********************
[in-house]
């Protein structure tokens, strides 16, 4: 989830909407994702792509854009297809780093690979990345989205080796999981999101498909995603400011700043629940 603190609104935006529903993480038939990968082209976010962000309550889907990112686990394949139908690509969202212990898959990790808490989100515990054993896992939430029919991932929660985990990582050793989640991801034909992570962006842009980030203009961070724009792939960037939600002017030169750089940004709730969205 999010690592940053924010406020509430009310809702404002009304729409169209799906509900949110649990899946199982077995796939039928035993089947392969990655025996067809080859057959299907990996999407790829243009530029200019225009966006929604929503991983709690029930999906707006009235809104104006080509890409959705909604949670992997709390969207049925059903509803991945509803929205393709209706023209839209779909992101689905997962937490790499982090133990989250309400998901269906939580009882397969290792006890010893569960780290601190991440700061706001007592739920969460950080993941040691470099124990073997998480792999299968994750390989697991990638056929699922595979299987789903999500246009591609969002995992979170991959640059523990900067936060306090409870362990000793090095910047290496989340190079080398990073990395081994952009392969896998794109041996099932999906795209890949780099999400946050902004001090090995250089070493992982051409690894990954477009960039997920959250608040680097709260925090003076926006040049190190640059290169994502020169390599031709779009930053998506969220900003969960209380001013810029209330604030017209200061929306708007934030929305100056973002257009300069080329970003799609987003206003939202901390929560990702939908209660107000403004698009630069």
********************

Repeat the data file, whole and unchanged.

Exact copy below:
[in-house]
């Protein structure tokens, strides 16, 4: 989830909407994702792509854009297809780093690979990345989205080796999981999101498909995603400011700043629940 603190609104935006529903993480038939990968082209976010962000309550889907990112686990394949139908690509969202212990898959990790808490989100515990054993896992939430029919991932929660985990990582050793989640991801034909992570962006842009980030203009961070724009792939960037939600002017030169750089940004709730969205 999010690592940053924010406020509430009310809702404002009304729409169209799906509900949110649990899946199982077995796939039928035993089947392969990655025996067809080859057959299907990996999407790829243009530029200019225009966006929604929503991983709690029930999906707006009235809104104006080509890409959705909604949670992997709390969207049925059903509803991945509803929205393709209706023209839209779909992101689905997962937490790499982090133990989250309400998901269906939580009882397969290792006890010893569960780290601190991440700061706001007592739920969460950080993941040691470099124990073997998480792999299968994750390989697991990638056929699922595979299987789903999500246009591609969002995992979170991959640059523990900067936060306090409870362990000793090095910047290496989340190079080398990073990395081994952009392969896998794109041996099932999906795209890949780099999400946050902004001090090995250089070493992982051409690894990954477009960039997920959250608040680097709260925090003076926006040049190190640059290169994502020169390599031709779009930053998506969220900003969960209380001013810029209330604030017209200061929306708007934030929305100056973002257009300069080329970003799609987003206003939202901390929560990702939908209660107000403004698009630069």